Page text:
Minnesota SF 2301

Earlier today, Americans for Tax Reform contacted members of the Minnesota Senate Committee on Taxes, urging them to reject SF 2301, legislation that would increase the tax rate on life-saving reduced harm tobacco alternatives like e-cigarettes and other vapor products. SF 2301 also seeks to raise the tax rate on tobacco products, a policy that would disproportionately harm Minnesota’s most vulnerable populations while doing nothing to reduce smoking rates. 

Tim Andrews, Americans for Tax Reform’s Director of Consumer Issues, noted that SF 2301 would intensify past public health mistakes made by the Minnesota legislature, writing, “the National Bureau of Economic Research determined that Minnesota’s tax on vaping products, prevented 32,400 additional adult smokers from quitting smoking. This entirely self-inflicted public health disaster caused by the Minnesota Legislature will be further compounded if this bill is enacted.” 

Andrews also pointed out the negative effects of tobacco tax hikes, remarking that “data from the National Adult Tobacco Surveys has consistently demonstrated that tobacco tax increases have no statistically significant impact on the prevalence of smoking among those with household incomes of less than $25,000. Seventy-two percent of smokers are from low-income communities and increasing taxes on people unable to quit will put unnecessary hardship upon families who are already struggling to make ends meet.”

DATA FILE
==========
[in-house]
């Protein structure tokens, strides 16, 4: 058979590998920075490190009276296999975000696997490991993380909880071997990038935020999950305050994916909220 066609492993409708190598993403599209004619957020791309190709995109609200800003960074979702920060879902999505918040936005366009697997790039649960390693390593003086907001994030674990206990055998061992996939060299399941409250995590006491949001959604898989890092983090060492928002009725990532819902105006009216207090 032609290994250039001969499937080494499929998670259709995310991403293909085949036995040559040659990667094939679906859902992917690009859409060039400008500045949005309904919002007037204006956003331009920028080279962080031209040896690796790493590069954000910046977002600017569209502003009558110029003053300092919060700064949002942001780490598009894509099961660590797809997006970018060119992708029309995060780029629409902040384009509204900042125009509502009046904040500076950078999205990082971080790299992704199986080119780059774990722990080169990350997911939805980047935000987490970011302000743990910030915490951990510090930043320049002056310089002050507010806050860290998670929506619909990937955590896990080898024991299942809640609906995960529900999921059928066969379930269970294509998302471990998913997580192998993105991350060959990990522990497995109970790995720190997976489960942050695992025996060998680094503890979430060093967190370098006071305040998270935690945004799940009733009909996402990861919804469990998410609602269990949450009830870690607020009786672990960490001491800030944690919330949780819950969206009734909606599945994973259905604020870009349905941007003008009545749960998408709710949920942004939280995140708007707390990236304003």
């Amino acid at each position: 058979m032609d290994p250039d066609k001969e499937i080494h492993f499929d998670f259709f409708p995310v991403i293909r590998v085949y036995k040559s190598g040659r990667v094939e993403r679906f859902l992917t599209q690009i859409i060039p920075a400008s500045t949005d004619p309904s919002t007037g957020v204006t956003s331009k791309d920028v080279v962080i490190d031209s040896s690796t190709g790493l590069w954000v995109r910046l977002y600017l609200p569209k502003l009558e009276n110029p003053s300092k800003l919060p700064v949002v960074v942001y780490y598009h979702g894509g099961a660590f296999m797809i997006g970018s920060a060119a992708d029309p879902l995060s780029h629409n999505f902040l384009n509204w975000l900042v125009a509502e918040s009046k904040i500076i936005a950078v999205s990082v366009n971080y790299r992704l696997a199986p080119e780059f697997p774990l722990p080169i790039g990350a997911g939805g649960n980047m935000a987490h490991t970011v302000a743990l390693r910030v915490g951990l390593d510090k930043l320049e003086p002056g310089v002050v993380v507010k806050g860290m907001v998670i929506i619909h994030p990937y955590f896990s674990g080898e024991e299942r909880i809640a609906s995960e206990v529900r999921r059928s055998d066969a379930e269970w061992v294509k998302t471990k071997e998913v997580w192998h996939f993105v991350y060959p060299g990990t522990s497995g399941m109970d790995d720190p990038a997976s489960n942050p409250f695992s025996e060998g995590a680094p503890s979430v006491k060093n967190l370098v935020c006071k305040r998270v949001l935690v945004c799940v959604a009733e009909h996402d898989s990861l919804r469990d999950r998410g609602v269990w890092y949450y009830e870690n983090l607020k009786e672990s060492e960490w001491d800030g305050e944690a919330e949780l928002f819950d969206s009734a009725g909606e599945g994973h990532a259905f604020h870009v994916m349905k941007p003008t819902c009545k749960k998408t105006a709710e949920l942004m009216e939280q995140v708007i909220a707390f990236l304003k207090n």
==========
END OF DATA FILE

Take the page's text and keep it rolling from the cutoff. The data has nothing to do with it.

Acknowledging the overwhelming body of scientific research that shows e-cigarettes to be over 95% less harmful than traditional cigarettes and more than twice as effective at helping cigarette smokers quit than other nicotine replacement therapies, Andrews wrote, “the Minnesota Legislature should embrace new methods that are proven to help reduce smoking rates, and facilitate smokers quitting through reduced risk tobacco alternatives such as e-cigarettes. To tax safer products at such a high rate, thereby driving people to more deadly alternatives, goes against every principle of sound public or health policy. Small increases in projected revenue should never come at the expense of human lives.” 

The full testimony can be read here.